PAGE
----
code then disables KSM _on_switchover_ and not in general. Because the 
guest CAN switch into protected, but it does not have to.

So this feels really hard to do right. Would a virtual BoF on KVM forum
be too late? We had a BoF on protected guests last year and that was
valuable.
Cornelia Huck June 24, 2020, 7:06 a.m. UTC | #11
On Mon, 22 Jun 2020 16:27:28 +0200
Christian Borntraeger <borntraeger@de.ibm.com> wrote:

> On 19.06.20 04:05, David Gibson wrote:
> > A number of hardware platforms are implementing mechanisms whereby the
> > hypervisor does not have unfettered access to guest memory, in order
> > to mitigate the security impact of a compromised hypervisor.
> > 
> > AMD's SEV implements this with in-cpu memory encryption, and Intel has
> > its own memory encryption mechanism.  POWER has an upcoming mechanism
> > to accomplish this in a different way, using a new memory protection
> > level plus a small trusted ultravisor.  s390 also has a protected
> > execution environment.
> > 
> > The current code (committed or draft) for these features has each
> > platform's version configured entirely differently.  That doesn't seem
> > ideal for users, or particularly for management layers.
> > 
> > AMD SEV introduces a notionally generic machine option
> > "machine-encryption", but it doesn't actually cover any cases other
> > than SEV.
> > 
> > This series is a proposal to at least partially unify configuration
> > for these mechanisms, by renaming and generalizing AMD's
> > "memory-encryption" property.  It is replaced by a
> > "host-trust-limitation" property pointing to a platform specific
> > object which configures and manages the specific details.
> > 
> > For now this series covers just AMD SEV and POWER PEF.  I'm hoping it
> > can be extended to cover the Intel and s390 mechanisms as well,
> > though.  
> 
> Let me try to summarize what I understand what you try to achieve:
> one command line parameter for all platforms that 
> 
> common across all platforms:
> - disable KSM
> - by default enables iommu_platform
> 
> 
> per platform:
> - setup the necessary encryption scheme when appropriate
> - block migration
> -....
> 
> 
> The tricky part is certainly the per platform thing. For example on
> s390 we just have a cpumodel flag that provides interfaces to the guest
> to switch into protected mode via the ultravisor. This works perfectly
> fine with the host model, so no need to configure anything.  The platform
> code then disables KSM _on_switchover_ and not in general. Because the 
> guest CAN switch into protected, but it does not have to.
> 
> So this feels really hard to do right. Would a virtual BoF on KVM forum
> be too late? We had a BoF on protected guests last year and that was
> valuable.

Maybe we can do some kind of call to discuss this earlier? (Maybe in
the KVM call slot on Tuesdays?) I think it would be really helpful if
everybody would have at least a general understanding about how
encryption/protection works on the different architectures.
David Gibson June 25, 2020, 5:25 a.m. UTC | #12
On Mon, Jun 22, 2020 at 02:02:54PM +0200, Cornelia Huck wrote:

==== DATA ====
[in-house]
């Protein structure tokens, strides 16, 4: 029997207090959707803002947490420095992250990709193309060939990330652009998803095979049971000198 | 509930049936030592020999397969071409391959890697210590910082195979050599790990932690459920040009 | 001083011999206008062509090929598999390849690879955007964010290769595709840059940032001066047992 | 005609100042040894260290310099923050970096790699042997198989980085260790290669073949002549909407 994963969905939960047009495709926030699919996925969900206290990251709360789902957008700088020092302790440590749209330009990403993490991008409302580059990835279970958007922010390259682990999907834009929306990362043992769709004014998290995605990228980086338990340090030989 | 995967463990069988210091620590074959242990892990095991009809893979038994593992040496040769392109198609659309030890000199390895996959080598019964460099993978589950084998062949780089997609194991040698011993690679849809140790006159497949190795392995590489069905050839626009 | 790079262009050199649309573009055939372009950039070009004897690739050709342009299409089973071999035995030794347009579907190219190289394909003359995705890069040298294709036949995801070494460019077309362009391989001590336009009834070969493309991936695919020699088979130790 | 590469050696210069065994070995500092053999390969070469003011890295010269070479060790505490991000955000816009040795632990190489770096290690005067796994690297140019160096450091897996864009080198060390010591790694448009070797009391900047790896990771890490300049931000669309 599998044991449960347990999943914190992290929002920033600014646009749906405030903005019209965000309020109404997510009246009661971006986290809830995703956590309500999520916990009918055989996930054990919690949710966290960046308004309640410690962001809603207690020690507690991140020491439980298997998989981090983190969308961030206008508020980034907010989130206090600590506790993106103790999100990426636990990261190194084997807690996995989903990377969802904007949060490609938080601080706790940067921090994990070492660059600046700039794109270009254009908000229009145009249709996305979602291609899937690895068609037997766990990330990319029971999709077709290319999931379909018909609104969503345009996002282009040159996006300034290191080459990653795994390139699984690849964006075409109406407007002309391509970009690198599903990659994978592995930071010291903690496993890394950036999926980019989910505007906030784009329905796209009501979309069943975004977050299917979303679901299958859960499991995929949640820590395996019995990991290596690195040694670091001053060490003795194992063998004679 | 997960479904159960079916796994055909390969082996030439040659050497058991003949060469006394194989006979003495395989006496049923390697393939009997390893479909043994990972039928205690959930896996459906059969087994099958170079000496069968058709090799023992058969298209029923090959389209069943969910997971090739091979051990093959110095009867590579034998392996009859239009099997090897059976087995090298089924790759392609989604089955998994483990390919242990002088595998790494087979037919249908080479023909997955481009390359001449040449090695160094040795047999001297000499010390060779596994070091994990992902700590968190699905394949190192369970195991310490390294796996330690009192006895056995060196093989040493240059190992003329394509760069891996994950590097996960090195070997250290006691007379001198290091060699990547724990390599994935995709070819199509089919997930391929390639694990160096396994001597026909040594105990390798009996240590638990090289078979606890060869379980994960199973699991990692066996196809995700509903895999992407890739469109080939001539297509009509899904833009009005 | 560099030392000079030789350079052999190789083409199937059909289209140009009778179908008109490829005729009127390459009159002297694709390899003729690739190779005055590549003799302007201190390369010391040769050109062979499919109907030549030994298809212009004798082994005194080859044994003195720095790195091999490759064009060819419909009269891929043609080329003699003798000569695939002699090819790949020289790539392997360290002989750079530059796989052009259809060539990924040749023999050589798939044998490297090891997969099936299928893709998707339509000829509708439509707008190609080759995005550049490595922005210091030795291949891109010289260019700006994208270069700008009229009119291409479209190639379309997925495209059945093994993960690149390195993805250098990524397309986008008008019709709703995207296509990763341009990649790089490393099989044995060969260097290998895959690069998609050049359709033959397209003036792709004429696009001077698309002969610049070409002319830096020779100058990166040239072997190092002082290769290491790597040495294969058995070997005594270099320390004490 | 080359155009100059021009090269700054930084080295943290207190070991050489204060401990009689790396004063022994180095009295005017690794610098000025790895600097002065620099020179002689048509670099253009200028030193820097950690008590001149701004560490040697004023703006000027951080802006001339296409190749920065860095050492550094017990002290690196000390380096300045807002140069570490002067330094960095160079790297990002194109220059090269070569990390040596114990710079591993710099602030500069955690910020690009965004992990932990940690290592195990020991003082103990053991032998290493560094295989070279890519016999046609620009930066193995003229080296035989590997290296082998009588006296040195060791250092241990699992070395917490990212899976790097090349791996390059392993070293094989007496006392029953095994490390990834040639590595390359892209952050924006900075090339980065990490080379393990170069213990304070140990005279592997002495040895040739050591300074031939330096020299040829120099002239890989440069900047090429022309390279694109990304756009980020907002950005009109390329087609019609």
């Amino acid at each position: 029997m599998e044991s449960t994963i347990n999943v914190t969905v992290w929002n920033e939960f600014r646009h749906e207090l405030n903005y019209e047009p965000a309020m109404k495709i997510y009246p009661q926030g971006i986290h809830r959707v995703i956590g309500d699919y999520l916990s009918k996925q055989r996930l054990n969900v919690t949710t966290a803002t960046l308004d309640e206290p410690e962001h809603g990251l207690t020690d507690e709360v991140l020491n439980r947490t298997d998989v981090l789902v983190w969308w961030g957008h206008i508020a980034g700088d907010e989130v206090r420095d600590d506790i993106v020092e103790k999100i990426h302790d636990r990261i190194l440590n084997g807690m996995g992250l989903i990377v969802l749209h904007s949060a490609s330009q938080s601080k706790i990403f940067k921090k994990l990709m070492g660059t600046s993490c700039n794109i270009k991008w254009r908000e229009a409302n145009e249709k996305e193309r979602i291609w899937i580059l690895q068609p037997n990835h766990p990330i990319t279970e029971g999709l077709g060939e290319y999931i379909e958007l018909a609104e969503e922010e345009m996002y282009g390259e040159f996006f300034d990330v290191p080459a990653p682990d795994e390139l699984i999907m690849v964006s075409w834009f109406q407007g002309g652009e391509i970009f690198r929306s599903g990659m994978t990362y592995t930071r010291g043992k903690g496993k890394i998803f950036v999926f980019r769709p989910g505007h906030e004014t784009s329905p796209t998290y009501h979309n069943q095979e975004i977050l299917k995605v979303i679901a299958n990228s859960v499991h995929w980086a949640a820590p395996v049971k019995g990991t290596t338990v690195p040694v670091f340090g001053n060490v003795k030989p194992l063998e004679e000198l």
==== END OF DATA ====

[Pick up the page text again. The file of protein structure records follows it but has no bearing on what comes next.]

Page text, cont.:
> On Fri, 19 Jun 2020 12:10:13 +0200
> David Hildenbrand <david@redhat.com> wrote:
> 
> > On 19.06.20 12:05, Cornelia Huck wrote:
> > > On Fri, 19 Jun 2020 11:56:49 +0200
> > > David Hildenbrand <david@redhat.com> wrote:
> > >   
> > >>>>> For now this series covers just AMD SEV and POWER PEF.  I'm hoping it
> > >>>>> can be extended to cover the Intel and s390 mechanisms as well,
> > >>>>> though.      
> > >>>>
> > >>>> The only approach on s390x to not glue command line properties to the
> > >>>> cpu model would be to remove the CPU model feature and replace it by the
> > >>>> command line parameter. But that would, of course, be an incompatible break.    
> > >>>
> > >>> Yuck.
> > >>>
> > >>> We still need to provide the cpu feature to the *guest* in any case, no?    
> > >>
> > >> Yeah, but that could be wired up internally. Wouldn't consider it clean,
> > >> though (I second the "overengineered" above).  
> > > 
> > > Could an internally wired-up cpu feature be introspected? Also, what  
> > 
> > Nope. It would just be e.g., a "machine feature" indicated to the guest
> > via the STFL interface/instruction. I was tackling the introspect part
> > when asking David how to sense from upper layers. It would have to be
> > sense via a different interface as it would not longer be modeled as
> > part of CPU features in QEMU.
> > 
> > > happens if new cpu features are introduced that have a dependency on or
> > > a conflict with this one?  
> > 
> > Conflict: bail out in QEMU when incompatible options are specified.
> > Dependency: warn and continue/fixup (e.g., mask off?)
> 
> Masking off would likely be surprising to the user.
> 
> > Not clean I think.
> 
> I agree.
> 
> Still unsure how to bring this new machine property and the cpu feature
> together. Would be great to have the same interface everywhere, but
> having two distinct command line objects depend on each other sucks.

Kinda, but the reality is that hardware - virtual and otherwise -
frequently doesn't have entirely orthogonal configuration for each of
its components.  This is by no means new in that regard.